From Nirvana to Garbage
By Stephanie Jorgl
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Producing, for me, has become very psychological, says Butch Vig, the legendary music producer, also the drummer and mastermind behind Garbage. It has to do with understanding what the artists vision is, and then doing whatever it takes to make the music really focused.
The world of music discovered Butch Vig when he stepped out of his hometown of Viroqua, WI, to produce the breakthrough Nirvana album, Nevermind on Geffen Records. It further recognized him for his talent when he produced Smashing Pumpkins Siamese Dream, as well as the finesse he brought to remixes for U2, Depeche Mode, and Beck.
Years later, hes still producing. I just finished remixing a Limp Bizkit song, Nookie, for their upcoming New Old Songs album, says Butch. I basically stripped everything out except Freds vocals and started rebuilding it from the ground up.
Butch got his initial taste for producing music while studying film at the University of Wisconsin. I started getting into editing and manipulating sound while working on editing film soundtracks, he says.Then I started recording local punk bands. Thats where I got hooked up with Subpop Records. This legendary Seattle label heralded in the Seattle grunge era with classic acts like Nirvana and Soundgarden.
No Ordinary Trash Band
But by 1994, Butch felt burned out by traditional rock producing and decided to put together a band with his remixing partners, Steve Marker and Duke Erikson, from his home Smart Studios. I wanted to move away from the traditional live approach, he says. It was very liberating to be able to use computers to do music and remixes.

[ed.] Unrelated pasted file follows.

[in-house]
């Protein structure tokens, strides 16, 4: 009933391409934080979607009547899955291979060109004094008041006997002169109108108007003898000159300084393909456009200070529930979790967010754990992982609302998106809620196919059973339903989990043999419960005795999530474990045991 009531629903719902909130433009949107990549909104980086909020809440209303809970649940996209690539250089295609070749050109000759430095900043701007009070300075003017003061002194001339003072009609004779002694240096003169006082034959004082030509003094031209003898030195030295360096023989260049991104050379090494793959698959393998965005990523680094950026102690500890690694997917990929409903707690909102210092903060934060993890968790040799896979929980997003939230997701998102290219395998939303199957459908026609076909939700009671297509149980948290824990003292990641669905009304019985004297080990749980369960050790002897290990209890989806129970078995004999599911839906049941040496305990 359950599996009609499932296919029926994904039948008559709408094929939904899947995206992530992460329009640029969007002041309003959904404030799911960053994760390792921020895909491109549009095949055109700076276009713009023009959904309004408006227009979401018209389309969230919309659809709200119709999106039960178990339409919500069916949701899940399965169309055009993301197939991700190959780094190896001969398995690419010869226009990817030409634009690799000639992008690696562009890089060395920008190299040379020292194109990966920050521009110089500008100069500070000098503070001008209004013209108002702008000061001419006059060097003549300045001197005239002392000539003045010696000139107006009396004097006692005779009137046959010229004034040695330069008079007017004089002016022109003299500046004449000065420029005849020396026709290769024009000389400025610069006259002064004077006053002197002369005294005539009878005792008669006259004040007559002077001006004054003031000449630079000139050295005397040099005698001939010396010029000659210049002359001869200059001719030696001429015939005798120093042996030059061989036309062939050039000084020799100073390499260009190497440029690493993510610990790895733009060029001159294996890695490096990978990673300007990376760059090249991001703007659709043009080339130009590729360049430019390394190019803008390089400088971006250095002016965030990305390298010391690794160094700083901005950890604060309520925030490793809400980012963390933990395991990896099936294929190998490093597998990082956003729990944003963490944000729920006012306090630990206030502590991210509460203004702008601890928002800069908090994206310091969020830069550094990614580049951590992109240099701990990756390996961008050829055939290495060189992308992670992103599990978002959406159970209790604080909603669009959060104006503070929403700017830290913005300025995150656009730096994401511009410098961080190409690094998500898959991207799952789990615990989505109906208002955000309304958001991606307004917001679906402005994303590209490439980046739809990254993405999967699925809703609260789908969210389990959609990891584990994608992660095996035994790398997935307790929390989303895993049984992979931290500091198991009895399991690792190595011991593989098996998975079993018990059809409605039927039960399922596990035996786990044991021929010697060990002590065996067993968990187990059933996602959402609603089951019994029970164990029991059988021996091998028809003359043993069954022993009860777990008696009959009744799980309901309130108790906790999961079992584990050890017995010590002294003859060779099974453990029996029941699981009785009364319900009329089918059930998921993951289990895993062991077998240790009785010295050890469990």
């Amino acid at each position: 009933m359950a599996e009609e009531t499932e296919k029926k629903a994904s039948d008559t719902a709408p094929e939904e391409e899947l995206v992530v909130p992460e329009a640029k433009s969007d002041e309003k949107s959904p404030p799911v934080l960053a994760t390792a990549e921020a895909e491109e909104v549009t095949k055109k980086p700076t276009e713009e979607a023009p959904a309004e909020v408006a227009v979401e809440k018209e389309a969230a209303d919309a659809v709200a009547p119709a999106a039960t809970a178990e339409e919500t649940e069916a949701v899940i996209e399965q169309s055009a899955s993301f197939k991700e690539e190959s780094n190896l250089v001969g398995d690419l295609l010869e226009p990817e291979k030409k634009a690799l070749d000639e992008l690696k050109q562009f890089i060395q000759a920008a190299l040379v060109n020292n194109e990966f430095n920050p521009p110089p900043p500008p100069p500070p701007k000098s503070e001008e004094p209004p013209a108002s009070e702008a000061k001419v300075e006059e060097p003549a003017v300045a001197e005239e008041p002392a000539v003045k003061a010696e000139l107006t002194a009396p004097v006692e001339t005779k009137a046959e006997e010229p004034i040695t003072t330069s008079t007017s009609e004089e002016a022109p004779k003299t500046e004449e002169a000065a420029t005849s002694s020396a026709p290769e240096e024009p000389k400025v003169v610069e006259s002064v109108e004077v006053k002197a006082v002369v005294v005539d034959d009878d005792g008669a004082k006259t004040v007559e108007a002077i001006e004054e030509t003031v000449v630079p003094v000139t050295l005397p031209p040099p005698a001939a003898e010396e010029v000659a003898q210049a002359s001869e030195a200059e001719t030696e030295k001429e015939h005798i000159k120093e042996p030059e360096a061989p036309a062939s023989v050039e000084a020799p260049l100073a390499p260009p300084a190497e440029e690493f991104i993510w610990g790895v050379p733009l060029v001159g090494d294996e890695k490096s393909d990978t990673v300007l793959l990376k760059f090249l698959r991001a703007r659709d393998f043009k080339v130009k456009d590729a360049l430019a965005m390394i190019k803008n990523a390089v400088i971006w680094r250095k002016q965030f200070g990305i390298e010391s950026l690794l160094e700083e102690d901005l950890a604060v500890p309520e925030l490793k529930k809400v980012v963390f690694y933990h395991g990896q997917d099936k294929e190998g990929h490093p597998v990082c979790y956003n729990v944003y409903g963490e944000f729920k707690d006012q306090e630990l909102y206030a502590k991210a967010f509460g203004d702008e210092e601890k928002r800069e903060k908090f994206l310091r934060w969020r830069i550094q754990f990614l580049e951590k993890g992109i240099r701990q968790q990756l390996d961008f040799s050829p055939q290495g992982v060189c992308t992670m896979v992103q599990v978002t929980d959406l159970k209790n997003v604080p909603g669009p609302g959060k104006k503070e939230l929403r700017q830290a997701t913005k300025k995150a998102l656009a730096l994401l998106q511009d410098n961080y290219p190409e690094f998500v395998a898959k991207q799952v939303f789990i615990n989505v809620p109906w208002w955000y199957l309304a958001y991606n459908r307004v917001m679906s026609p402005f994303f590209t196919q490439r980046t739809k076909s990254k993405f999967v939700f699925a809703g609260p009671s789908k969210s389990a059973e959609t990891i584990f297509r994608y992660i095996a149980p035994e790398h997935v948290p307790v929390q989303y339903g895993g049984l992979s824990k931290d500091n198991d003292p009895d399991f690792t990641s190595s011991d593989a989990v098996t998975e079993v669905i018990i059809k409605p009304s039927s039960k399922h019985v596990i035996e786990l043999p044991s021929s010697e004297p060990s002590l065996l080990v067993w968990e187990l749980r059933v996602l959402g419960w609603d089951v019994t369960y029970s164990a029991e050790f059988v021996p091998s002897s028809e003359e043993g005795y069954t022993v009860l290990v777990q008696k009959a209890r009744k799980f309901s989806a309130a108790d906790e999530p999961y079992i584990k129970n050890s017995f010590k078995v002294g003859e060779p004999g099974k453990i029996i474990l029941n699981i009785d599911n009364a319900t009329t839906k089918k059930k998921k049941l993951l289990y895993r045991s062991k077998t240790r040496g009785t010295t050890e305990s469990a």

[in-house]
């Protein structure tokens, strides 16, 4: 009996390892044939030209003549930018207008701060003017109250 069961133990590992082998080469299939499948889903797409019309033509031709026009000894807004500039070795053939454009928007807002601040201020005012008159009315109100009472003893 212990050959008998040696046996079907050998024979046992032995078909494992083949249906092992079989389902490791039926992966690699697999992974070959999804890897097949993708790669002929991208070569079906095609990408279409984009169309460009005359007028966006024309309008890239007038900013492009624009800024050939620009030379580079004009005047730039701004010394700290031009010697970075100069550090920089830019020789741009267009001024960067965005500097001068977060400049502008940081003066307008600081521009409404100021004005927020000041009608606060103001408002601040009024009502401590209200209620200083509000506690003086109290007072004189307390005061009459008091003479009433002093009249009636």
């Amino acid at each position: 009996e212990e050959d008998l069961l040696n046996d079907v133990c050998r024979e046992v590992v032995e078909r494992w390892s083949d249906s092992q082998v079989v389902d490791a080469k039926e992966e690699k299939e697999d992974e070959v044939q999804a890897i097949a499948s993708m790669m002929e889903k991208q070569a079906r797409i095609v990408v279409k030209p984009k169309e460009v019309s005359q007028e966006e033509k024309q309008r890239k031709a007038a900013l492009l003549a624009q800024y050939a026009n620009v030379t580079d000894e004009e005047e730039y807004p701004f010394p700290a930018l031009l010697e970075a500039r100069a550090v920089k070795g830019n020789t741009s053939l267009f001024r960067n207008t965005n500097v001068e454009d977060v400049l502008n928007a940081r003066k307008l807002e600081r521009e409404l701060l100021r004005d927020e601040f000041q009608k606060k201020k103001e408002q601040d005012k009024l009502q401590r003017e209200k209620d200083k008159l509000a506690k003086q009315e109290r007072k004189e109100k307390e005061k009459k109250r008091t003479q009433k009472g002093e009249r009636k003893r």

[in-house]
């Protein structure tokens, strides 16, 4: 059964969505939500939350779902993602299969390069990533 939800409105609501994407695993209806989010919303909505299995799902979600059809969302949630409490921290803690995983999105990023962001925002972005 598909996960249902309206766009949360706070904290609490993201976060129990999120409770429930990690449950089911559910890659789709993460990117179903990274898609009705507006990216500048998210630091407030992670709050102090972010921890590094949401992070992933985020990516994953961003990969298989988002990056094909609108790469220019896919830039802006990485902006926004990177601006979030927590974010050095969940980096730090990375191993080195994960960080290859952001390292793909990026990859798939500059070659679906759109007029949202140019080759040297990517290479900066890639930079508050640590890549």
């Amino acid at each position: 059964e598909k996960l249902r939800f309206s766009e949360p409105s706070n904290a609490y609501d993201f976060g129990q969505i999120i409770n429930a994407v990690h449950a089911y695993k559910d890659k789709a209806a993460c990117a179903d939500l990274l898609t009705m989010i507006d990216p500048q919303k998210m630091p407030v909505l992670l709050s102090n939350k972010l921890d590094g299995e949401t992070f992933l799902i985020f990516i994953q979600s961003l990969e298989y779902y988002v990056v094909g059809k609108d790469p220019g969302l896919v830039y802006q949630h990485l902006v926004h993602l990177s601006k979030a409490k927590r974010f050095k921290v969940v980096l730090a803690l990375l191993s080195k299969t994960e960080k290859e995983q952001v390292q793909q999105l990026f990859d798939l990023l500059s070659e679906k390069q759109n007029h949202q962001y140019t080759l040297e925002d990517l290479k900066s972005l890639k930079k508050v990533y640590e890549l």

Butch worked with Duke and Steve to produce a new sound using Akai samplers, a Kurzweil keyboard and a Mac SE. After seeing and hearing the Scottish-born Shirley Manson sing in a music video with her old band, Angel Fish, on MTV, the trio secured her to sing for the new project, Garbage.
The bands debut single, Vow, took off, and Garbage subsequently received acclaim for its self-titled debut album in 1996, its follow-up Version 2.0 in 1998, and Beautifulgarbage, released in 2001.
Macs and Pro Tools Behind Garbage Sound
When it comes to working on music, Butch runs Pro Tools on a Mac. Ive used the Macintosh for years, says Vig. All in all, weve got about 15 Macs behind Garbage alone. The Garbage Mac collection includes several Power Macs and PowerBooks, plus a couple iMacs.
Next page: Pro Tools and Logic in the Studio